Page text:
Students With A-level And GSCE Degree Could Sit For Mini Exam To Increase Grades

Students with A-level, AS, and GSCE degrees in England are likely to be asked to write mini external exams to help teachers with their assessments after the cancellation of the formal examination last week.

Gavin Williamson said in his letter to the exams regulator, Ofqual, Education  Secretary that this will assist teachers to choose “deserved grades”.

It is said by the Headteachers that for these plans “devil was in the detail”.

The letter was published on Wednesday morning, as Mr. Williamson appeared before the education select committee to answer questions on the impact of Covid-19 on education

In the letter to Ofqual, he said: “A breadth of evidence should inform teachers’ judgments, and the provision of training and guidance will support teachers to reach their assessment of a student’s deserved grade.

“In addition, I would like to explore the possibility of providing externally set tasks or papers, in order that teachers can draw on this resource to support their assessments of students.”

Mr. Williamson’s promise not to use an algorithm to determine grades comes after the results of thousands of A-level students are been downgraded from school estimation last summer (before the announcement of the allowance of teachers using teachers, prediction by Ofqual).

“We have agreed that we will not use an algorithm to set or automatically standardize anyone’s grade,” says the letter.

“Schools and colleges should undertake quality assurance of their teachers’ assessments and provide reassurance to the exam boards. We should provide training and guidance to support that, and there should also be external checks in place to support fairness and consistency between different institutions and to avoid schools and colleges proposing anomalous grades.”

But he added: “Changes should only be made if those grades cannot be justified, rather than as a result of marginal differences of opinion.

“Any changes should be based on human decisions, not by an automatic process or algorithm.”


‘Keeping the school open’

National Education Union joint general secretary Dr. Mary Bousted said: “Had the government listened to the NEU and put in place a contingency plan sooner we would be in a better position now to make sure grades could be awarded reliably and without creating severe workload issues for education staff and students.She said will proceed to work with the DfE(Depart for Education) and Ofqual, but they want to see the full details of the plans as soon as possible to make sure grades are fair and the method is manageable for staff.While answering questions from MPs on the education select committee, Mr. Williamson said he wanted schools to re-open as soon as possible and that he would “never apologize for being the biggest champion for keeping schools open”.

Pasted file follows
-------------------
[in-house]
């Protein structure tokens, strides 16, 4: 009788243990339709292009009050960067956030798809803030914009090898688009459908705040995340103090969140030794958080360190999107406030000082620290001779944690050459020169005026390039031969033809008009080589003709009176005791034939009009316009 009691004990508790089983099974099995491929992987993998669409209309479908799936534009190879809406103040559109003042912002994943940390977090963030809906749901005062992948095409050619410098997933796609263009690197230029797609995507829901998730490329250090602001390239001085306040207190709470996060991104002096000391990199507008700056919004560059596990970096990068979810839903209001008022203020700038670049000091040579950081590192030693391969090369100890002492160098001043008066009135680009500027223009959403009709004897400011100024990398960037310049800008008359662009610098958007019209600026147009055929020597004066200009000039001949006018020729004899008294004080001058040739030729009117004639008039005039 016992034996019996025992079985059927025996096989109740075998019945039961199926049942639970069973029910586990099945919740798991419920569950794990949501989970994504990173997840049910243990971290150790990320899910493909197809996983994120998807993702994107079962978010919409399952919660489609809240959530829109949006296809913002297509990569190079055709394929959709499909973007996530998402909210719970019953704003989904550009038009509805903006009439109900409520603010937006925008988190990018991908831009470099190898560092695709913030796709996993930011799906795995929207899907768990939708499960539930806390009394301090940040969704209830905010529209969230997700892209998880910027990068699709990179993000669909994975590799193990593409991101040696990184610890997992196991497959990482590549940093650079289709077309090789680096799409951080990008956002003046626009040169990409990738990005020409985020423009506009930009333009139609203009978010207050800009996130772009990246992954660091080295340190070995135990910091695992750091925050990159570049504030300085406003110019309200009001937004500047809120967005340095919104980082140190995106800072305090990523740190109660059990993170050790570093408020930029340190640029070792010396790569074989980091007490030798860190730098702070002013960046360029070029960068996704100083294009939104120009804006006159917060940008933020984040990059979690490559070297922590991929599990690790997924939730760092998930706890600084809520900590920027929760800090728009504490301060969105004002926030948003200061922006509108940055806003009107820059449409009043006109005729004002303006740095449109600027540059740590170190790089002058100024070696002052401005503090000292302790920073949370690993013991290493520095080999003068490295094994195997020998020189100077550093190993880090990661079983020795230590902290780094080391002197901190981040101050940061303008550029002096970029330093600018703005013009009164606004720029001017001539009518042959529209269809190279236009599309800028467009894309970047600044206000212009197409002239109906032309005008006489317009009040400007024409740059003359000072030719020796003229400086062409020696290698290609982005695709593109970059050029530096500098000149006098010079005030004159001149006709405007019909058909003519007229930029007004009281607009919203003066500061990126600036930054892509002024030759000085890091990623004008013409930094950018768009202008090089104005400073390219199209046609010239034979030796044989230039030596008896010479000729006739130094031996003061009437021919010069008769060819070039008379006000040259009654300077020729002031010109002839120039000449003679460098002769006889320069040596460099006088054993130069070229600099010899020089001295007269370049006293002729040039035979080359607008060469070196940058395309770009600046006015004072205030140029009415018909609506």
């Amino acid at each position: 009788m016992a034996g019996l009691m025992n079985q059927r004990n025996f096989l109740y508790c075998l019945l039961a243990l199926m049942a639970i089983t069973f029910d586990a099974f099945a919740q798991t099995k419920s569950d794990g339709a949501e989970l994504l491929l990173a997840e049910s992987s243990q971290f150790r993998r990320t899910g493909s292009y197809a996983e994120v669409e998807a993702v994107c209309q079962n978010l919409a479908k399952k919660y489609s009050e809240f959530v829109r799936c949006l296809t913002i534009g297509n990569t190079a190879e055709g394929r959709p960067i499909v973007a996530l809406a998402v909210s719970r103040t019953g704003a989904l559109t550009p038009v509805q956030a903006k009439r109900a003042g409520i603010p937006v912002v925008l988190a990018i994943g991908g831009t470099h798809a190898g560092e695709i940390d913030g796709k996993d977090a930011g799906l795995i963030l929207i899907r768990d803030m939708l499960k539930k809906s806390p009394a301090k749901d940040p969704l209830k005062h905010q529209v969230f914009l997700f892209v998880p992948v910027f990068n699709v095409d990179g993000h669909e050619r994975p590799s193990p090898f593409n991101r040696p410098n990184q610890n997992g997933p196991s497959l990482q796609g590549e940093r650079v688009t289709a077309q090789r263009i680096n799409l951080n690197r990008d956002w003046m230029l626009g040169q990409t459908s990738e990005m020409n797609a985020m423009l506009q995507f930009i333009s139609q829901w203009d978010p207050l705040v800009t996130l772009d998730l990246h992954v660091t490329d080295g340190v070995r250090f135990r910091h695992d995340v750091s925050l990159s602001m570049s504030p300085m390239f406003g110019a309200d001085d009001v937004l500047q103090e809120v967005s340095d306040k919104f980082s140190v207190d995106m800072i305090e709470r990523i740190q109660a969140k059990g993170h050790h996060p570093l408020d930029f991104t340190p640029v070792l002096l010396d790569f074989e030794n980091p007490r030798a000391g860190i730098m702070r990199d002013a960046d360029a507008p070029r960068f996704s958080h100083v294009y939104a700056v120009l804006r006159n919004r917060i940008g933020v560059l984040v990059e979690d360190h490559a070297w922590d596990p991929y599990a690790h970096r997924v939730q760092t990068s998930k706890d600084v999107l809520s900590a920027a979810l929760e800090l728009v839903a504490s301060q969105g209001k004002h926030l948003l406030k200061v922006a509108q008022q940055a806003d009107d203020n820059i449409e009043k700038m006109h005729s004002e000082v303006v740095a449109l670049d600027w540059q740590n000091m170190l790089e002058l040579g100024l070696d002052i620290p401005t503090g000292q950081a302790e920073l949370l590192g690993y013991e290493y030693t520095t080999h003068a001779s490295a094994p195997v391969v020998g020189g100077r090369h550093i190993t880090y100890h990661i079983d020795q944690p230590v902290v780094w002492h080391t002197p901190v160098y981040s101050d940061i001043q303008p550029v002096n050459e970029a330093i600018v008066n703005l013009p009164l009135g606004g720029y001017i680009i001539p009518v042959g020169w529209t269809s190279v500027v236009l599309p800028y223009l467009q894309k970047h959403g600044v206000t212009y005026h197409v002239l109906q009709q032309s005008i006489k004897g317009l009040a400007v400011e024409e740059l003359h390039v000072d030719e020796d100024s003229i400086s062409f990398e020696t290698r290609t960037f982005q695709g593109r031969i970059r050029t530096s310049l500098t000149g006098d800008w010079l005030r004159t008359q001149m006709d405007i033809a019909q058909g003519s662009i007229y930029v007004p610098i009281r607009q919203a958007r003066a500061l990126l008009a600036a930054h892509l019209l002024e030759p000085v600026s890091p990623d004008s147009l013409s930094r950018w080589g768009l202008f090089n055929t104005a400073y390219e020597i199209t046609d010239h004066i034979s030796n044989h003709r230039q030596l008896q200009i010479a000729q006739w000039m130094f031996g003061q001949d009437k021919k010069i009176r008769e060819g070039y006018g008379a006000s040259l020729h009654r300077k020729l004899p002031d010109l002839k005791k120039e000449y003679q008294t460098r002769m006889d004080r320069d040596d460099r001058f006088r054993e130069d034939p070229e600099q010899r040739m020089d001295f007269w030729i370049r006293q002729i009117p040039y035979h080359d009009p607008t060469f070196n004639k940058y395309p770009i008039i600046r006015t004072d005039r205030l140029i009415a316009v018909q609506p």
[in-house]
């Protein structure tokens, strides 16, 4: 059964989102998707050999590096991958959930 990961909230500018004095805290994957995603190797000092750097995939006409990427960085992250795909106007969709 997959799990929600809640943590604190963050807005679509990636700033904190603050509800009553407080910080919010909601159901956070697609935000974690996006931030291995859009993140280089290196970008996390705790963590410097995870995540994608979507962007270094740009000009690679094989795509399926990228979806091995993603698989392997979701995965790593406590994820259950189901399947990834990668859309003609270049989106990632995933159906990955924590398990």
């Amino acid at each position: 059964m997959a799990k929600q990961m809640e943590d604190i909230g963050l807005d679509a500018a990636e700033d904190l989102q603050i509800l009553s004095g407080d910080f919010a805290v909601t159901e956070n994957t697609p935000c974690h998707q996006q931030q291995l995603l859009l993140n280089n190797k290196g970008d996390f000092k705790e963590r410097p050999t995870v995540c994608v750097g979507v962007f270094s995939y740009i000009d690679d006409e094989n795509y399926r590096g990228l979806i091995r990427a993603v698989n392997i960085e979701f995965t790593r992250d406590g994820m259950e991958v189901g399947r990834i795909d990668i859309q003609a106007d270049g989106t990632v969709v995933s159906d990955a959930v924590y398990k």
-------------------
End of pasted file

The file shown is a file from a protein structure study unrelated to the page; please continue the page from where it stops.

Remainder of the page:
Answering a wide range of questions, Mr. Williamson said:

  • he would  “make no apology” for making sure all the school workers arrange for vaccination and said he was fighting “tooth and nail” to make sure they were vaccinated as soon as possible.
  • agreed that from next week, a national food permit will be made available for all English schools.
  • back up his decision to keep nurseries open, on the ground that most families still rely on old educational service and said there was “no intention” to close them.
  • certify that the government is looking at a system where parents could test their children at home, saying it was “not appropriate or right” to ask staff to test primary-school pupils.
  • said multiple testing would be done for both teaching and support staff in primary schools by next week, adding that primary teachers and support staff would be able to self-administer tests at home with the help of a £78m support package.

Ifeoluwa Olumorokun

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